Surrounded by her toys and holding up her insulin pen, Siwar sits on the floor of her family's makeshift home in Arsal, north Lebanon. After her family fled the war in Syria and took refuge in Lebanon, Siwar was diagnosed with type 1 diabetes and began her treatment at the MSF clinic in town. Photo credit: Carmen Yahchouchi/MSF
Issue brief |

Defeating the Double Standard in Diabetes Care

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Photo credit: Carmen Yahchouchi/MSF

Diabetes ranks among the top 10 causes of death globally and affects over half a billion people worldwide. Over 80% of those affected live in low- and middle-income countries (LMICs). Diabetes is primarily of two types: type 1, an autoimmune condition characterised by the inability of the pancreas to produce insulin, and type 2, characterised by resistance to insulin, which hinders the body from using insulin properly.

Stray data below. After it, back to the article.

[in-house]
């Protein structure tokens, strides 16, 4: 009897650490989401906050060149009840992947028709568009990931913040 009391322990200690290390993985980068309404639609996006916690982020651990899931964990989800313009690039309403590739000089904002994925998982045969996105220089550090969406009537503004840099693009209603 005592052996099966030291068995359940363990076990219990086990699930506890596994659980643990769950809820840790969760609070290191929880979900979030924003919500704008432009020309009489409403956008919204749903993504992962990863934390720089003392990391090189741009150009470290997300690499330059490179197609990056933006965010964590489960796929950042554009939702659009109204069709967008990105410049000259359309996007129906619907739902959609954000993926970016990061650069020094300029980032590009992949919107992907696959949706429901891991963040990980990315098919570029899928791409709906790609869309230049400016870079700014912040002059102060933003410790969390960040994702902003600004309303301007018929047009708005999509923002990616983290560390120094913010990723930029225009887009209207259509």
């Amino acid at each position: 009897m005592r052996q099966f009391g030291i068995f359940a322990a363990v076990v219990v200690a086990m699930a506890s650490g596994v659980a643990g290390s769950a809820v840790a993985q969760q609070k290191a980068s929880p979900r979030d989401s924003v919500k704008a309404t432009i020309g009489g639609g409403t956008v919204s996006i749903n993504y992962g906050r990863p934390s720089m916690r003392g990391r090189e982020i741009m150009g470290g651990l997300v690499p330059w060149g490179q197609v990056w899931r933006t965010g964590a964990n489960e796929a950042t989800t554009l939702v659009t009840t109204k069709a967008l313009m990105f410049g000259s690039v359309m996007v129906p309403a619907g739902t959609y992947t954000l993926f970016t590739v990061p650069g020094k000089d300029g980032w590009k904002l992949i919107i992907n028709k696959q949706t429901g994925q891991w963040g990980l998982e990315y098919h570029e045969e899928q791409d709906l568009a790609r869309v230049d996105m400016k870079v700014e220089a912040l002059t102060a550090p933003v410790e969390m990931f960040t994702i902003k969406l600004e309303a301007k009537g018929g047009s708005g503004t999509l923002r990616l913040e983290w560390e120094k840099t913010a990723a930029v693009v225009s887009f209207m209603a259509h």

Insulin pens and newer diabetes medicines can simplify treatment and reduce complications for people with diabetes. While these tools are widely available in high-income countries, access in LMICs and humanitarian settings is extremely limited, due primarily to their higher prices. 

Drawing on a recent analysis of the cost to produce pens and the newer medicines, this report by T1International and MSF Access Campaign argues that this double standard in diabetes care can and should end. It highlights the benefits of insulin pens for people with diabetes, especially in fragile and humanitarian settings, draws attention to the lack of access to pens and newer diabetes medicines, and calls on pharmaceutical corporations to bring down prices.